Skip to Full Menu

Providing information, education, and training to build knowledge, develop skills, and change attitudes that will lead to increased independence, productivity, self determination, integration and inclusion (IPSII) for people with developmental disabilities and their families.

Former Students Accuse Nuns Of Torment, Rape
By Dave Reynolds, Inclusion Daily Express
May 13, 2004

BOSTON, MASSACHUSETTS--Nine former students of the Boston School for the Deaf filed a lawsuit Tuesday accusing the Roman Catholic nuns who ran the facility of physically, mentally and sexually abusing them when they were children.

The lawsuit seeks unspecified monetary damages and alleges that at least 15 nuns from the Sisters of Saint Joseph, along with a priest and other staff members, abused the students at the facility between 1944 and 1977.

The three women and six men claim they were between age 7 and 16 when they endured the abuse. The alleged victims are now between 41 and 67 years of age.

One plaintiff claims that a nun used a finger to rape her when she was between 7 and 8 years old. By age 9, she claims, the nun locked her in closets for long periods of time. Then the nun began a torture routine that involved forcing the child's head under water in a toilet bowl until she would lose consciousness.

That plaintiff's brother claims that when he was about the same age, he was forced to take off his pants and underwear and walk through the school -- as an alternative to the usual punishment of being stuffed into a cafeteria trash barrel.

Another former student claims in the suit that when he was 12, a nun slapped him across the face and smashed his head into a window that then broke. He accuses the nun of forcing him to pull his pants down in front of his classmates, hitting him with a yardstick and pulling his hair. Later, he claims, the nun forced his head in and out of a toilet bowl full of his own vomit.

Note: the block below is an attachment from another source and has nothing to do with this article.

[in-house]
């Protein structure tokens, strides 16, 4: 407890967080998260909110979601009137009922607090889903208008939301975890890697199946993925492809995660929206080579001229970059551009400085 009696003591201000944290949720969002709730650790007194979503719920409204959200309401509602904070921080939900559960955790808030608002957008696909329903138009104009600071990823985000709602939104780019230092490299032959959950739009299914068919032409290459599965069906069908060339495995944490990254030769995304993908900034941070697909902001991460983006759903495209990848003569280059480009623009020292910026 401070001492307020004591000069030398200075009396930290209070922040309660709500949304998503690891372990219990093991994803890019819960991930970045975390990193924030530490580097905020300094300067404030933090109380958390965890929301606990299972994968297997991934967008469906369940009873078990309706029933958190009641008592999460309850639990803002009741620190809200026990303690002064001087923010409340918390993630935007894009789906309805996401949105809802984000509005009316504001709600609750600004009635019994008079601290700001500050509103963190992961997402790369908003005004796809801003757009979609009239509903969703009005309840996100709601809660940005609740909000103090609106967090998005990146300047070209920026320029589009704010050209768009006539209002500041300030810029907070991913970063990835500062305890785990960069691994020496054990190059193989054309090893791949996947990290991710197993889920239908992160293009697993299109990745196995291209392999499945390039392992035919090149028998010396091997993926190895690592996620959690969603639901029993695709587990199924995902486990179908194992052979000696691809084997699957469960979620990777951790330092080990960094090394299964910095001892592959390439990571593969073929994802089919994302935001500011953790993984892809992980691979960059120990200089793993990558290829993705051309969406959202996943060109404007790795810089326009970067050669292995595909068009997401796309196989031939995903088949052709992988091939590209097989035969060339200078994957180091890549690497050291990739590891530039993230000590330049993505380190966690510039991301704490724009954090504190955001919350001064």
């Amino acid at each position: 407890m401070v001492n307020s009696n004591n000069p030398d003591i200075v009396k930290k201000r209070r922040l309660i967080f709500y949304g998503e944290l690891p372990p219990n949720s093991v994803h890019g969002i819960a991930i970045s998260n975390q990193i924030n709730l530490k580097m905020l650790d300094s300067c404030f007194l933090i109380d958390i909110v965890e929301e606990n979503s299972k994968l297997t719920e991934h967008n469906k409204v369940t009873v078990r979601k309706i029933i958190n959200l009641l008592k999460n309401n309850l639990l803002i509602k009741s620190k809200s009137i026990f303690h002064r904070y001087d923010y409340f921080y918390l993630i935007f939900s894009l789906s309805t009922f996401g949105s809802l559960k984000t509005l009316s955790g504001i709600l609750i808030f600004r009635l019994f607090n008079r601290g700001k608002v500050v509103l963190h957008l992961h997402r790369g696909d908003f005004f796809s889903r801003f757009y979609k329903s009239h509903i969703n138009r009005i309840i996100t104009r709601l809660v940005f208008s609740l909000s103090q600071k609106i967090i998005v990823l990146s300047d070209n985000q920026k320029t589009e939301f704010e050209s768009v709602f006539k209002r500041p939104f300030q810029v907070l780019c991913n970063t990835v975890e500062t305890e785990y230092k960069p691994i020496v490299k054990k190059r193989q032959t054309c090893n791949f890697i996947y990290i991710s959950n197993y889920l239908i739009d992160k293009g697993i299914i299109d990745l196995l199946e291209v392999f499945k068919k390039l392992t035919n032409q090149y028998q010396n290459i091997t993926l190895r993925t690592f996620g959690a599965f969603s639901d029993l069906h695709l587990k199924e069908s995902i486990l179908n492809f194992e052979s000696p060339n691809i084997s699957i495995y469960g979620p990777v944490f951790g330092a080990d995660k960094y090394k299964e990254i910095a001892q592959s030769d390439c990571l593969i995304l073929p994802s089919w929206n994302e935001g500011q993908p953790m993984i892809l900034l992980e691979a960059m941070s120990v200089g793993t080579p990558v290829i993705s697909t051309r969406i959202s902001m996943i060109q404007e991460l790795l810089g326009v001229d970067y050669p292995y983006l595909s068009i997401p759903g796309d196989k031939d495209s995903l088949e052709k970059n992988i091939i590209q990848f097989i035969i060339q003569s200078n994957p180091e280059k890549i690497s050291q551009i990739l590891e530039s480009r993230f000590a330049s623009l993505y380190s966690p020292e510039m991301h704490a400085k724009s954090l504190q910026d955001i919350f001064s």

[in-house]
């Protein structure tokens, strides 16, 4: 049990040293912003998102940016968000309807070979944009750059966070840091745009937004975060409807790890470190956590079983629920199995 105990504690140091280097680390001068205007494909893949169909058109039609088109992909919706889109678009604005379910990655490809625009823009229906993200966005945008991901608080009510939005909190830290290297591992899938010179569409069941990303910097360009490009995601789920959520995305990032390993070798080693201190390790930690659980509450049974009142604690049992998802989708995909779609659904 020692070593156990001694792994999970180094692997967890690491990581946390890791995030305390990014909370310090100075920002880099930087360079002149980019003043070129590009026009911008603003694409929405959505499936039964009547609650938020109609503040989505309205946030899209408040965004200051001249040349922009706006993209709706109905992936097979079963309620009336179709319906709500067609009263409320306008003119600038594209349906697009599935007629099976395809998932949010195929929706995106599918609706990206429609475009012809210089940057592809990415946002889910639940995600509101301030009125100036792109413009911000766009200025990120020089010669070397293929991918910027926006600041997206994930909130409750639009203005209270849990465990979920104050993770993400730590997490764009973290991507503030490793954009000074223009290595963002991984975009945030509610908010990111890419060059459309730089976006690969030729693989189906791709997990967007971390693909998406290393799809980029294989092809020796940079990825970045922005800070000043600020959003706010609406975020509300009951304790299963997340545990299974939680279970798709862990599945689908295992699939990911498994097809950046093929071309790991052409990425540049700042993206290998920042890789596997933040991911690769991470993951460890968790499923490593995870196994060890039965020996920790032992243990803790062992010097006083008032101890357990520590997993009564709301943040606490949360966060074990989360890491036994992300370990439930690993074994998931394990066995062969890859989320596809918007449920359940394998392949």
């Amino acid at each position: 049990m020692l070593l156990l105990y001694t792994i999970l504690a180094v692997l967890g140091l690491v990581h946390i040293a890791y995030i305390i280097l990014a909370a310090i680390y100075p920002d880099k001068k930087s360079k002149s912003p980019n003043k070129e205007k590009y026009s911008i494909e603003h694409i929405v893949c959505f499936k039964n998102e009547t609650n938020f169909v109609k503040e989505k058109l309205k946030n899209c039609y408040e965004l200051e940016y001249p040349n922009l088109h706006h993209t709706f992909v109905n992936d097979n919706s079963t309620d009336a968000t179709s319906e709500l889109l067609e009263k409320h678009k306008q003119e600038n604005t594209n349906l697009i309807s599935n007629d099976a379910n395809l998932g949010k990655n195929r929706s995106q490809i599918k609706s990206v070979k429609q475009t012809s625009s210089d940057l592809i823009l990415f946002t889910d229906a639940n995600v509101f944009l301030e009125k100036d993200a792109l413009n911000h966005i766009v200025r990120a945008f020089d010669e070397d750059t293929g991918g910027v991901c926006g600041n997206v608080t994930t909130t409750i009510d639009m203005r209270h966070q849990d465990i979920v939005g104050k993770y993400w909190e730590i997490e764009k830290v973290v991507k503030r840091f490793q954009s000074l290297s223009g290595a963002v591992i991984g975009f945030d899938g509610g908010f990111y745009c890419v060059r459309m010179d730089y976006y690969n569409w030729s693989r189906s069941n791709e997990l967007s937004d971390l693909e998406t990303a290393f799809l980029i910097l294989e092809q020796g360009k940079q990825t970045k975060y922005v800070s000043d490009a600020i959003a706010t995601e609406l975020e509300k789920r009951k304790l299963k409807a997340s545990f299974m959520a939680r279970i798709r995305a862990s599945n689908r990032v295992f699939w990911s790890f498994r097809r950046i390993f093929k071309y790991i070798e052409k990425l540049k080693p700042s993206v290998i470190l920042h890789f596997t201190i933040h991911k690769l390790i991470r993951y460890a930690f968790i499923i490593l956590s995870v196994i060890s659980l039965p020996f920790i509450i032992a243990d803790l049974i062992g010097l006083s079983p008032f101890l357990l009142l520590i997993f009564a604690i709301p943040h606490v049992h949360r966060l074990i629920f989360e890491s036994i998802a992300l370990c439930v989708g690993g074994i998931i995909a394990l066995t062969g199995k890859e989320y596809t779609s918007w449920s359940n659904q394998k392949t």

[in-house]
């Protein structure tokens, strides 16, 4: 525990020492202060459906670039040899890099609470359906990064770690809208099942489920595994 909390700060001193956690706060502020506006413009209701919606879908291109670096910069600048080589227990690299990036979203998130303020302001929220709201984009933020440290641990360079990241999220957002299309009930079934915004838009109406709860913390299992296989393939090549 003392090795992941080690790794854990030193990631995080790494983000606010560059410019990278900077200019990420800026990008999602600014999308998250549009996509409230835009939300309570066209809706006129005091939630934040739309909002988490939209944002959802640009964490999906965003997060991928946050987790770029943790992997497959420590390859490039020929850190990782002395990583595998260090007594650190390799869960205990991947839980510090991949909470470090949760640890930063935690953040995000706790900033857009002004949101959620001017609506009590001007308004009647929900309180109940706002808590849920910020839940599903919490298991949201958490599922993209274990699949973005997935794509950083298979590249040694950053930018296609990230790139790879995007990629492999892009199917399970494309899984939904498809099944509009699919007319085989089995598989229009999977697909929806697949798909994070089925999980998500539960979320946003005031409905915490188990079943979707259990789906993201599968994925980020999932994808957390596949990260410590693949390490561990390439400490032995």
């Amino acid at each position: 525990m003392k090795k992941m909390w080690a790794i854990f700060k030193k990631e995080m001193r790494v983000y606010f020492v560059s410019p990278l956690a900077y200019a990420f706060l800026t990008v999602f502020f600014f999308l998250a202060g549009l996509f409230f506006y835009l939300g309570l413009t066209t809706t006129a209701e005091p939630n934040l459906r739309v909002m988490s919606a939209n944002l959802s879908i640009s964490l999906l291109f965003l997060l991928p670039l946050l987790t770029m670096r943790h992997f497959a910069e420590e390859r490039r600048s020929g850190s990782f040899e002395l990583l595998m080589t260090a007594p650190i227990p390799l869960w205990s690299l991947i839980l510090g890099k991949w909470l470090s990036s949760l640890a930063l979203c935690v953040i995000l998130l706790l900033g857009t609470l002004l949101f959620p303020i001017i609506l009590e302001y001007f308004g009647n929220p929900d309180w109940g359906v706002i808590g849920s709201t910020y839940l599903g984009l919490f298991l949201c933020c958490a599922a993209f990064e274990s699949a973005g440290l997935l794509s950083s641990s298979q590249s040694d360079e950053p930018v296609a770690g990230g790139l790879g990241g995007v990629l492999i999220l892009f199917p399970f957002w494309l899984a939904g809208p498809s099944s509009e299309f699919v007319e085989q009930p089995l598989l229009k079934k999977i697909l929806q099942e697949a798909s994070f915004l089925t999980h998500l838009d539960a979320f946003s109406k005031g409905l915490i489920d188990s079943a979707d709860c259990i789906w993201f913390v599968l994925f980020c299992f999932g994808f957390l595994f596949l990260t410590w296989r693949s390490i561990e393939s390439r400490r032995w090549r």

Other alleged abuses include genital fondling and rape with foreign objects.

Attorney Mitchell Garabedian said at a news conference that some of the abuses may have been punishment for students who tried to use sign language to communicate. The school did not tolerate the use of sign language, he said, and instead encouraged all of the students to use oral language.

"If they were caught using American Sign Language, they would be punished. Some would have their hands tied behind their backs for a couple of hours," he explained.

The suit seeks unspecified damages. Garabedian, who has been involved in many of the recent sex abuse lawsuits against priests, said he represents a total of 31 former students and that he expects to file more lawsuits.

"They were supposed to receive an education. Instead they were sexually molested, physically abused and mentally tormented," he said. "The physical abuse is extremely disturbing."

Boston School for the Deaf, which was located in Randolf, just south of Boston, was closed in 1994.

Many of the accused nuns are now between 75 and 90 years of age and live in assisted or long-term housing.

The Sisters of Saint Joseph of Boston responded in a statement that they would proceed "with sensitivity and dignity for the alleged abused and with a sincere reverence for the truth and respect for civil and canon law."

"Deaf plaintiffs speak loudly: Nuns raped us, tortured us" (Boston Herald)


©2018 The Minnesota Governor's Council on Developmental Disabilities
 370 Centennial Office Building  658 Cedar Street   St. Paul, Minnesota 55155 
Phone: 651.296.4018   Toll-free number: 877.348.0505   MN Relay Service: 800.627.3529 OR 711   Fax: 651.297.7200 
Email:   View Privacy Policy   An Equal Opportunity Employer 

The GCDD is funded under the provisions of P.L. 106-402. The federal law also provides funding to the Minnesota Disability Law Center,the state Protection and Advocacy System, and to the Institute on Community Integration, the state University Center for Excellence. The Minnesota network of programs works to increase the IPSII of people with developmental disabilities and families into community life.